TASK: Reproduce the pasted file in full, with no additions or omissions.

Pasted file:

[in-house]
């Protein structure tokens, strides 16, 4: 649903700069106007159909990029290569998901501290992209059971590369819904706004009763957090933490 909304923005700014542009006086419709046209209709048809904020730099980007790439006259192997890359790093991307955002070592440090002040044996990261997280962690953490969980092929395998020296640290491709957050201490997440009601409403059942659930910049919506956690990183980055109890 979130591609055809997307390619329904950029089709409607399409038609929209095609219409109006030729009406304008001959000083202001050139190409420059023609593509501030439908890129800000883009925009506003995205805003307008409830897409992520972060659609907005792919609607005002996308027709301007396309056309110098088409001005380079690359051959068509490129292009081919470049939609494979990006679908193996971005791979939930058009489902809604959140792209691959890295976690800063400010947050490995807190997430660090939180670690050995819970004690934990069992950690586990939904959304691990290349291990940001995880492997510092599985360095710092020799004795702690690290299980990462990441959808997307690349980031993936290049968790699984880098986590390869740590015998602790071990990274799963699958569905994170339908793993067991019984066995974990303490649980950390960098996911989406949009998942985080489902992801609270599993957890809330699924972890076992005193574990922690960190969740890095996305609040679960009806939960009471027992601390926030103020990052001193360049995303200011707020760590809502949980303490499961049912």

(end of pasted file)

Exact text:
[in-house]
């Protein structure tokens, strides 16, 4: 649903700069106007159909990029290569998901501290992209059971590369819904706004009763957090933490 909304923005700014542009006086419709046209209709048809904020730099980007790439006259192997890359790093991307955002070592440090002040044996990261997280962690953490969980092929395998020296640290491709957050201490997440009601409403059942659930910049919506956690990183980055109890 979130591609055809997307390619329904950029089709409607399409038609929209095609219409109006030729009406304008001959000083202001050139190409420059023609593509501030439908890129800000883009925009506003995205805003307008409830897409992520972060659609907005792919609607005002996308027709301007396309056309110098088409001005380079690359051959068509490129292009081919470049939609494979990006679908193996971005791979939930058009489902809604959140792209691959890295976690800063400010947050490995807190997430660090939180670690050995819970004690934990069992950690586990939904959304691990290349291990940001995880492997510092599985360095710092020799004795702690690290299980990462990441959808997307690349980031993936290049968790699984880098986590390869740590015998602790071990990274799963699958569905994170339908793993067991019984066995974990303490649980950390960098996911989406949009998942985080489902992801609270599993957890809330699924972890076992005193574990922690960190969740890095996305609040679960009806939960009471027992601390926030103020990052001193360049995303200011707020760590809502949980303490499961049912």